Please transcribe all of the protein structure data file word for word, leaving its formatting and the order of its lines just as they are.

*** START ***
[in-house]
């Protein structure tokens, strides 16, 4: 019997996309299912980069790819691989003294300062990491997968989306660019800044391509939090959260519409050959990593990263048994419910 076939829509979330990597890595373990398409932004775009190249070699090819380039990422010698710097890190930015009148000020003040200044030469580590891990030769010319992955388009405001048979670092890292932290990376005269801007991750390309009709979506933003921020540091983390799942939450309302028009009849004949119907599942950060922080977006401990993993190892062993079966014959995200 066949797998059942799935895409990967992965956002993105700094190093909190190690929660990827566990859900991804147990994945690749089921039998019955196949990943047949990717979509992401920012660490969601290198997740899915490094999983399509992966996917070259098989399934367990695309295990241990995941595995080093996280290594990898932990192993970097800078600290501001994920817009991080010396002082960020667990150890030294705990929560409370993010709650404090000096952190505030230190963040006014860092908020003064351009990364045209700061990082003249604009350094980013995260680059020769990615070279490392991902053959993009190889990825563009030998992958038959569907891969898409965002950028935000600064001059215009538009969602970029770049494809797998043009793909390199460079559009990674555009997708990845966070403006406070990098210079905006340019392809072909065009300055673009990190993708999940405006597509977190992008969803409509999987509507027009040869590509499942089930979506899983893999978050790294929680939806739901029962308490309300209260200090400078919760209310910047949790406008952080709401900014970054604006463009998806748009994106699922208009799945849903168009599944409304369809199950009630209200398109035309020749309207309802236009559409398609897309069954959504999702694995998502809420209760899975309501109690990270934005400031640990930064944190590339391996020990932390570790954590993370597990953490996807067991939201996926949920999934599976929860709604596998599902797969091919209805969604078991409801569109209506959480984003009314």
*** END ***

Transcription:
[in-house]
């Protein structure tokens, strides 16, 4: 019997996309299912980069790819691989003294300062990491997968989306660019800044391509939090959260519409050959990593990263048994419910 076939829509979330990597890595373990398409932004775009190249070699090819380039990422010698710097890190930015009148000020003040200044030469580590891990030769010319992955388009405001048979670092890292932290990376005269801007991750390309009709979506933003921020540091983390799942939450309302028009009849004949119907599942950060922080977006401990993993190892062993079966014959995200 066949797998059942799935895409990967992965956002993105700094190093909190190690929660990827566990859900991804147990994945690749089921039998019955196949990943047949990717979509992401920012660490969601290198997740899915490094999983399509992966996917070259098989399934367990695309295990241990995941595995080093996280290594990898932990192993970097800078600290501001994920817009991080010396002082960020667990150890030294705990929560409370993010709650404090000096952190505030230190963040006014860092908020003064351009990364045209700061990082003249604009350094980013995260680059020769990615070279490392991902053959993009190889990825563009030998992958038959569907891969898409965002950028935000600064001059215009538009969602970029770049494809797998043009793909390199460079559009990674555009997708990845966070403006406070990098210079905006340019392809072909065009300055673009990190993708999940405006597509977190992008969803409509999987509507027009040869590509499942089930979506899983893999978050790294929680939806739901029962308490309300209260200090400078919760209310910047949790406008952080709401900014970054604006463009998806748009994106699922208009799945849903168009599944409304369809199950009630209200398109035309020749309207309802236009559409398609897309069954959504999702694995998502809420209760899975309501109690990270934005400031640990930064944190590339391996020990932390570790954590993370597990953490996807067991939201996926949920999934599976929860709604596998599902797969091919209805969604078991409801569109209506959480984003009314």